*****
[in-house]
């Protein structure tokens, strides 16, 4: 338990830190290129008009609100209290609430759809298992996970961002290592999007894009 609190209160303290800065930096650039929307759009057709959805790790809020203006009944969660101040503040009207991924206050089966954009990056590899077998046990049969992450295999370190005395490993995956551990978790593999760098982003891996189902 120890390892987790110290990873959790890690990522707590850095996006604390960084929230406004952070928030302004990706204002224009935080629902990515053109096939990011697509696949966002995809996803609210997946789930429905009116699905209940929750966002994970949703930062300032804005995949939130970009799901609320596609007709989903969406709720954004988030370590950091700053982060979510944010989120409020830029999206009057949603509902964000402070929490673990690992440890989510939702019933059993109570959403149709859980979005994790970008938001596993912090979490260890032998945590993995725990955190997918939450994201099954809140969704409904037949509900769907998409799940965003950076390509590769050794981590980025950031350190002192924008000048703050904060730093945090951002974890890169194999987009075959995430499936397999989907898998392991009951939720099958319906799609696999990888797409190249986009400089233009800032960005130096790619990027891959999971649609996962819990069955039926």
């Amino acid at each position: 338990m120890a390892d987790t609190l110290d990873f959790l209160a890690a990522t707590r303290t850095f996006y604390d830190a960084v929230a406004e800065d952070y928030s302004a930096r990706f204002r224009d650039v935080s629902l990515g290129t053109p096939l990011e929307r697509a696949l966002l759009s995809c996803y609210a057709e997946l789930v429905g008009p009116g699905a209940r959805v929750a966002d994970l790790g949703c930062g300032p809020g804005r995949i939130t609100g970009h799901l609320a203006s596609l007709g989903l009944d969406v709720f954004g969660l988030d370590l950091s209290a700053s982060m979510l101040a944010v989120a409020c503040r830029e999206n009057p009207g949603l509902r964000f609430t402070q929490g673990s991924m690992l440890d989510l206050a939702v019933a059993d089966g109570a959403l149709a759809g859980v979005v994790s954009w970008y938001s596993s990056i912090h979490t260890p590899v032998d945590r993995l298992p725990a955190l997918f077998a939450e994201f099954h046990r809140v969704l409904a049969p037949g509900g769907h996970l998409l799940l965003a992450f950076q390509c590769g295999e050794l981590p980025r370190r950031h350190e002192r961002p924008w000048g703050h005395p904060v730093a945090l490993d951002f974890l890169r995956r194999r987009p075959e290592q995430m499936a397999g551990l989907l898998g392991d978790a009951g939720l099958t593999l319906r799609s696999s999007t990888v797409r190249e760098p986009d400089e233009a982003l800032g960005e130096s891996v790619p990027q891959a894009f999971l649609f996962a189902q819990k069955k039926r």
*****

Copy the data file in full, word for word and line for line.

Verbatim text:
[in-house]
């Protein structure tokens, strides 16, 4: 338990830190290129008009609100209290609430759809298992996970961002290592999007894009 609190209160303290800065930096650039929307759009057709959805790790809020203006009944969660101040503040009207991924206050089966954009990056590899077998046990049969992450295999370190005395490993995956551990978790593999760098982003891996189902 120890390892987790110290990873959790890690990522707590850095996006604390960084929230406004952070928030302004990706204002224009935080629902990515053109096939990011697509696949966002995809996803609210997946789930429905009116699905209940929750966002994970949703930062300032804005995949939130970009799901609320596609007709989903969406709720954004988030370590950091700053982060979510944010989120409020830029999206009057949603509902964000402070929490673990690992440890989510939702019933059993109570959403149709859980979005994790970008938001596993912090979490260890032998945590993995725990955190997918939450994201099954809140969704409904037949509900769907998409799940965003950076390509590769050794981590980025950031350190002192924008000048703050904060730093945090951002974890890169194999987009075959995430499936397999989907898998392991009951939720099958319906799609696999990888797409190249986009400089233009800032960005130096790619990027891959999971649609996962819990069955039926």
């Amino acid at each position: 338990m120890a390892d987790t609190l110290d990873f959790l209160a890690a990522t707590r303290t850095f996006y604390d830190a960084v929230a406004e800065d952070y928030s302004a930096r990706f204002r224009d650039v935080s629902l990515g290129t053109p096939l990011e929307r697509a696949l966002l759009s995809c996803y609210a057709e997946l789930v429905g008009p009116g699905a209940r959805v929750a966002d994970l790790g949703c930062g300032p809020g804005r995949i939130t609100g970009h799901l609320a203006s596609l007709g989903l009944d969406v709720f954004g969660l988030d370590l950091s209290a700053s982060m979510l101040a944010v989120a409020c503040r830029e999206n009057p009207g949603l509902r964000f609430t402070q929490g673990s991924m690992l440890d989510l206050a939702v019933a059993d089966g109570a959403l149709a759809g859980v979005v994790s954009w970008y938001s596993s990056i912090h979490t260890p590899v032998d945590r993995l298992p725990a955190l997918f077998a939450e994201f099954h046990r809140v969704l409904a049969p037949g509900g769907h996970l998409l799940l965003a992450f950076q390509c590769g295999e050794l981590p980025r370190r950031h350190e002192r961002p924008w000048g703050h005395p904060v730093a945090l490993d951002f974890l890169r995956r194999r987009p075959e290592q995430m499936a397999g551990l989907l898998g392991d978790a009951g939720l099958t593999l319906r799609s696999s999007t990888v797409r190249e760098p986009d400089e233009a982003l800032g960005e130096s891996v790619p990027q891959a894009f999971l649609f996962a189902q819990k069955k039926r």